Missional Field Notes

Quotes, Examples, and Ideas from My Missional Frontier

Sometimes I can lose sight of the “why” of spiritual formation. In our Sunday Schools and Small Groups it can we can make it be about “your personal walk with Jesus”…we can make it be about “coming together as community, forming relationships”…we can make it be all about “pleasing God.” Each of these, in a way, loses sight of the end game here. They lose sight of the missional meaning of Spiritual Formation that should be guiding us closer to God and to each other.

Take the following from MaryKate Morse at Missio Alliance:

Definitions matter. They provide a simple clarity to what a thing or idea is. A few weeks ago my doctoral students and I were talking about the definition of Christian spiritual formation. The most common definition is “being conformed to the image of Christ for the sake of others.” I have used this definition for years, and I have found it attributed to several authors.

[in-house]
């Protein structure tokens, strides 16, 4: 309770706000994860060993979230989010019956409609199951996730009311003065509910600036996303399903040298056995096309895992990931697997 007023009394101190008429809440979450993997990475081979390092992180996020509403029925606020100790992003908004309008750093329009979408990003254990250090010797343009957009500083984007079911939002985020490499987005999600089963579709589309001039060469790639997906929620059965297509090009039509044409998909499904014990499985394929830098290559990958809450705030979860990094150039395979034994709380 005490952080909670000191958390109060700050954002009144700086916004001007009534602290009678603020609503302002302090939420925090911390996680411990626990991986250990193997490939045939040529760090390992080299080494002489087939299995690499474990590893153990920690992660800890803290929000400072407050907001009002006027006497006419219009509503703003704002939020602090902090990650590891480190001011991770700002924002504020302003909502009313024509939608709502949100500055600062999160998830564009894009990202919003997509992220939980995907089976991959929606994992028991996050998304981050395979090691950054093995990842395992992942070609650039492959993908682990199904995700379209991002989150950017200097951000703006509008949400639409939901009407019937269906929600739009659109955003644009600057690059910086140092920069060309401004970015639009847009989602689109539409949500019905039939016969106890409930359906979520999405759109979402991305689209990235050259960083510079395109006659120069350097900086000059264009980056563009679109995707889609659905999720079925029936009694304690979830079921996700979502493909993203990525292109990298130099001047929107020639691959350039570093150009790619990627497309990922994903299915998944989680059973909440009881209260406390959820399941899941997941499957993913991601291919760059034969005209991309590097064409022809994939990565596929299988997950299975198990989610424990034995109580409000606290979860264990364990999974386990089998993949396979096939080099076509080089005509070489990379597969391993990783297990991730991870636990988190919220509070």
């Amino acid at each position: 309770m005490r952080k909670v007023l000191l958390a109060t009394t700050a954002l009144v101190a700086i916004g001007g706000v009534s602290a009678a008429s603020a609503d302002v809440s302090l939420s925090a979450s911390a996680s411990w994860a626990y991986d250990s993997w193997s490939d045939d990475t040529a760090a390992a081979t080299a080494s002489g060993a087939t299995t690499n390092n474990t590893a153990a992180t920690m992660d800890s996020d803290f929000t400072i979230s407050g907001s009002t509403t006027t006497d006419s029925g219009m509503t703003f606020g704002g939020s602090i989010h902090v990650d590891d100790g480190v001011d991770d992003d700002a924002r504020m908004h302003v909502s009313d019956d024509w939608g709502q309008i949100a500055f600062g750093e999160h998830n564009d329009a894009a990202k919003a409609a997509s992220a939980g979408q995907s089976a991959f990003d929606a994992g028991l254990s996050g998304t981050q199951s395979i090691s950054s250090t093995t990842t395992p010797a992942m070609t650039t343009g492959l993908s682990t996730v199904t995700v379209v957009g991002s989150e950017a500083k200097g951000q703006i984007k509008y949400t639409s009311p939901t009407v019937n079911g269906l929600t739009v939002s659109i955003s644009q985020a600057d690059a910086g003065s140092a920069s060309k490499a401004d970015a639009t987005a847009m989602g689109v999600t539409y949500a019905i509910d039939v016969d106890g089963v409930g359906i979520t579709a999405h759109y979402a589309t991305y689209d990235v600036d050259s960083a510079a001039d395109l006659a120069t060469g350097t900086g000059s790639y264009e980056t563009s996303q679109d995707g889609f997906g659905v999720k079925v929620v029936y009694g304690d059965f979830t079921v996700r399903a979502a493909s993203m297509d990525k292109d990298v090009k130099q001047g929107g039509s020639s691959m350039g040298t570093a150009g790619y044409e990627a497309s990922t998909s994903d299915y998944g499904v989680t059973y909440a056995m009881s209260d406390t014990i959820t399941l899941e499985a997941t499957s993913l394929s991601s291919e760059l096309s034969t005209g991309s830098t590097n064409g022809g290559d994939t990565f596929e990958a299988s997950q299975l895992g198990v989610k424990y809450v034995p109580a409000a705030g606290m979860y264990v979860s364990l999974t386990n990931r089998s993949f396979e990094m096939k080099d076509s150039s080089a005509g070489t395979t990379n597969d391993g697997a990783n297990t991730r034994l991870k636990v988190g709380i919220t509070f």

Defining Spiritual Formation

A definition I more recently adopted was proposed by Jeffrey Greenman in Life in the Spirit: Spiritual Formation in Theological Perspectives, edited by Greenman and George Kalantzis. His is a more developed definition:

“Spiritual Formation is our continuing response to the reality of God’s grace shaping us into the likeness of Jesus Christ, through the work of the Holy Spirit, in the community of faith, for the sake of the world (24).”

There is so much about this definition that I really like, which I hope you will notice too. However, my reflection here is on what one of my students, Mike Conan (a Presbyterian pastor), noticed was not there. During our discussion he said, “I’m bothered that the purpose of spiritual formation is ‘for the sake of the world’ or ‘for the sake of others’ and not for the sake of God.” Many commented that God’s mandate to us is to love the world, just as Jesus Christ did. Therefore, formation in Christ’s image leads us to that outcome, loving the world and loving others.

I like how that understanding of spiritual formation works, particularly how the author argues that it’s bothersome that it’s not “for the sake of God.” But, for God’s sake, we are to be for the world. It is in being “for the world” that we are for God. One of the problems we have in our understanding of spiritual formation is that we separate the two.

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